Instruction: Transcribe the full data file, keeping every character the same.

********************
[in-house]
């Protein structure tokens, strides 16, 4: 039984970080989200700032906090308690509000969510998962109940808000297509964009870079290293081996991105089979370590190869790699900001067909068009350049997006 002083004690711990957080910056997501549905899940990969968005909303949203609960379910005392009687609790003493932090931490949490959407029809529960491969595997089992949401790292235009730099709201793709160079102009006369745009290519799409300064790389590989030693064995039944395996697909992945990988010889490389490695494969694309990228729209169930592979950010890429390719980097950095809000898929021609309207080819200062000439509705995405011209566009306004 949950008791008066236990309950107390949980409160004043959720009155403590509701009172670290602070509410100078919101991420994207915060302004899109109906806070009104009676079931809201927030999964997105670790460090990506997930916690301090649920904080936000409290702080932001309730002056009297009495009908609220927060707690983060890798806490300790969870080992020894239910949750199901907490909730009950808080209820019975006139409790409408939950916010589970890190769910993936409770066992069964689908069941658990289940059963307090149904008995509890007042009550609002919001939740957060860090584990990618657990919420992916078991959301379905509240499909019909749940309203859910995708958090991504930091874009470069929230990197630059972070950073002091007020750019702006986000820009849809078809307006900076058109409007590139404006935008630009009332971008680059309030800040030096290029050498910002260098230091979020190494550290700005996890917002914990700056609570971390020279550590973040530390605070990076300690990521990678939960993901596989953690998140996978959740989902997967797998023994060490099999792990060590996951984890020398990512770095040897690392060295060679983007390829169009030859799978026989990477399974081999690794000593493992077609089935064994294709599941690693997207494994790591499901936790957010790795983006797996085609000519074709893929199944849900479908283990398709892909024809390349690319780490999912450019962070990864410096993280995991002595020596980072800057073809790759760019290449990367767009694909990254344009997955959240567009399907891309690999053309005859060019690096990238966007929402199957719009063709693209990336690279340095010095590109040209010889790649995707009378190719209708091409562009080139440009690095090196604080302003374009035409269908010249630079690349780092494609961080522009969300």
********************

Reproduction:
[in-house]
């Protein structure tokens, strides 16, 4: 039984970080989200700032906090308690509000969510998962109940808000297509964009870079290293081996991105089979370590190869790699900001067909068009350049997006 002083004690711990957080910056997501549905899940990969968005909303949203609960379910005392009687609790003493932090931490949490959407029809529960491969595997089992949401790292235009730099709201793709160079102009006369745009290519799409300064790389590989030693064995039944395996697909992945990988010889490389490695494969694309990228729209169930592979950010890429390719980097950095809000898929021609309207080819200062000439509705995405011209566009306004 949950008791008066236990309950107390949980409160004043959720009155403590509701009172670290602070509410100078919101991420994207915060302004899109109906806070009104009676079931809201927030999964997105670790460090990506997930916690301090649920904080936000409290702080932001309730002056009297009495009908609220927060707690983060890798806490300790969870080992020894239910949750199901907490909730009950808080209820019975006139409790409408939950916010589970890190769910993936409770066992069964689908069941658990289940059963307090149904008995509890007042009550609002919001939740957060860090584990990618657990919420992916078991959301379905509240499909019909749940309203859910995708958090991504930091874009470069929230990197630059972070950073002091007020750019702006986000820009849809078809307006900076058109409007590139404006935008630009009332971008680059309030800040030096290029050498910002260098230091979020190494550290700005996890917002914990700056609570971390020279550590973040530390605070990076300690990521990678939960993901596989953690998140996978959740989902997967797998023994060490099999792990060590996951984890020398990512770095040897690392060295060679983007390829169009030859799978026989990477399974081999690794000593493992077609089935064994294709599941690693997207494994790591499901936790957010790795983006797996085609000519074709893929199944849900479908283990398709892909024809390349690319780490999912450019962070990864410096993280995991002595020596980072800057073809790759760019290449990367767009694909990254344009997955959240567009399907891309690999053309005859060019690096990238966007929402199957719009063709693209990336690279340095010095590109040209010889790649995707009378190719209708091409562009080139440009690095090196604080302003374009035409269908010249630079690349780092494609961080522009969300």